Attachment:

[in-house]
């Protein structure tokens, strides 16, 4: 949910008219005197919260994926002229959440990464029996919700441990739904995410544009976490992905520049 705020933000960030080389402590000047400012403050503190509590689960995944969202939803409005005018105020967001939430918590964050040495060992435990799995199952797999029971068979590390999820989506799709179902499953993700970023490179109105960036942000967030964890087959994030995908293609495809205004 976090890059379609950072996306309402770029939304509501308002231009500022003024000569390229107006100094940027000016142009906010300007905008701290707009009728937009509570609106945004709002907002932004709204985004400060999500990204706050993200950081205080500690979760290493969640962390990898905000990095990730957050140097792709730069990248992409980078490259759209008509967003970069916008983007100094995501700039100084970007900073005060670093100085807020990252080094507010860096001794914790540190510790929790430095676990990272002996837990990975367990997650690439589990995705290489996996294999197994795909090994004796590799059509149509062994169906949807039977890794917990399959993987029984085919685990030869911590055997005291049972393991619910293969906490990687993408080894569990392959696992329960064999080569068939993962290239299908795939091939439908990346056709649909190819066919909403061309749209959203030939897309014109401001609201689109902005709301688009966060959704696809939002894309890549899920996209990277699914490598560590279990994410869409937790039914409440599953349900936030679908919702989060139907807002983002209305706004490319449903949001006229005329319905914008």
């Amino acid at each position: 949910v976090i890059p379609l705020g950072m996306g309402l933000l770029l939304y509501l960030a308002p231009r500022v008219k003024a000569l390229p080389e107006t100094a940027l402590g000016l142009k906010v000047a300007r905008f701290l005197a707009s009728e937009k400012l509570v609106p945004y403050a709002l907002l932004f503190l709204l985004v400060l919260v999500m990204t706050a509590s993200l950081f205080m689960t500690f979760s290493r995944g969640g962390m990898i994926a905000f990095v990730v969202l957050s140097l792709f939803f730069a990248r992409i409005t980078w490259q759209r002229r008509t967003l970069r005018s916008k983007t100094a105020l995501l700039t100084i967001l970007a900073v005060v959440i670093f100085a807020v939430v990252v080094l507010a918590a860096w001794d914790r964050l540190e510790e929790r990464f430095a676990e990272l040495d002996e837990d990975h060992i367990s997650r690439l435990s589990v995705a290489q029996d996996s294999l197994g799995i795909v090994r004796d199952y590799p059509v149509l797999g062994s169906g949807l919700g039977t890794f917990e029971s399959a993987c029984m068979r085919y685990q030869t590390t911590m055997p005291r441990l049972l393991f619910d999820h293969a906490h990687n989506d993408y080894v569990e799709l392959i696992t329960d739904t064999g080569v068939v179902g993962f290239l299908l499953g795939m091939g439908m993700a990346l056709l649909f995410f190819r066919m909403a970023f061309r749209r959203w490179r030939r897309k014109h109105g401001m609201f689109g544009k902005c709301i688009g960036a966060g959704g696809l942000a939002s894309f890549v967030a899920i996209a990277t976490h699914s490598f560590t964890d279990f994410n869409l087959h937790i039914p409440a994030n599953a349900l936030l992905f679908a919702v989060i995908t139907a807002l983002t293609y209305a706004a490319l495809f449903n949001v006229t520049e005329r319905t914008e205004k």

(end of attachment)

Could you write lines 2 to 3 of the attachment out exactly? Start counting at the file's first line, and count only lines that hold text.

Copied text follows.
């Protein structure tokens, strides 16, 4: 949910008219005197919260994926002229959440990464029996919700441990739904995410544009976490992905520049 705020933000960030080389402590000047400012403050503190509590689960995944969202939803409005005018105020967001939430918590964050040495060992435990799995199952797999029971068979590390999820989506799709179902499953993700970023490179109105960036942000967030964890087959994030995908293609495809205004 976090890059379609950072996306309402770029939304509501308002231009500022003024000569390229107006100094940027000016142009906010300007905008701290707009009728937009509570609106945004709002907002932004709204985004400060999500990204706050993200950081205080500690979760290493969640962390990898905000990095990730957050140097792709730069990248992409980078490259759209008509967003970069916008983007100094995501700039100084970007900073005060670093100085807020990252080094507010860096001794914790540190510790929790430095676990990272002996837990990975367990997650690439589990995705290489996996294999197994795909090994004796590799059509149509062994169906949807039977890794917990399959993987029984085919685990030869911590055997005291049972393991619910293969906490990687993408080894569990392959696992329960064999080569068939993962290239299908795939091939439908990346056709649909190819066919909403061309749209959203030939897309014109401001609201689109902005709301688009966060959704696809939002894309890549899920996209990277699914490598560590279990994410869409937790039914409440599953349900936030679908919702989060139907807002983002209305706004490319449903949001006229005329319905914008």
């Amino acid at each position: 949910v976090i890059p379609l705020g950072m996306g309402l933000l770029l939304y509501l960030a308002p231009r500022v008219k003024a000569l390229p080389e107006t100094a940027l402590g000016l142009k906010v000047a300007r905008f701290l005197a707009s009728e937009k400012l509570v609106p945004y403050a709002l907002l932004f503190l709204l985004v400060l919260v999500m990204t706050a509590s993200l950081f205080m689960t500690f979760s290493r995944g969640g962390m990898i994926a905000f990095v990730v969202l957050s140097l792709f939803f730069a990248r992409i409005t980078w490259q759209r002229r008509t967003l970069r005018s916008k983007t100094a105020l995501l700039t100084i967001l970007a900073v005060v959440i670093f100085a807020v939430v990252v080094l507010a918590a860096w001794d914790r964050l540190e510790e929790r990464f430095a676990e990272l040495d002996e837990d990975h060992i367990s997650r690439l435990s589990v995705a290489q029996d996996s294999l197994g799995i795909v090994r004796d199952y590799p059509v149509l797999g062994s169906g949807l919700g039977t890794f917990e029971s399959a993987c029984m068979r085919y685990q030869t590390t911590m055997p005291r441990l049972l393991f619910d999820h293969a906490h990687n989506d993408y080894v569990e799709l392959i696992t329960d739904t064999g080569v068939v179902g993962f290239l299908l499953g795939m091939g439908m993700a990346l056709l649909f995410f190819r066919m909403a970023f061309r749209r959203w490179r030939r897309k014109h109105g401001m609201f689109g544009k902005c709301i688009g960036a966060g959704g696809l942000a939002s894309f890549v967030a899920i996209a990277t976490h699914s490598f560590t964890d279990f994410n869409l087959h937790i039914p409440a994030n599953a349900l936030l992905f679908a919702v989060i995908t139907a807002l983002t293609y209305a706004a490319l495809f449903n949001v006229t520049e005329r319905t914008e205004k």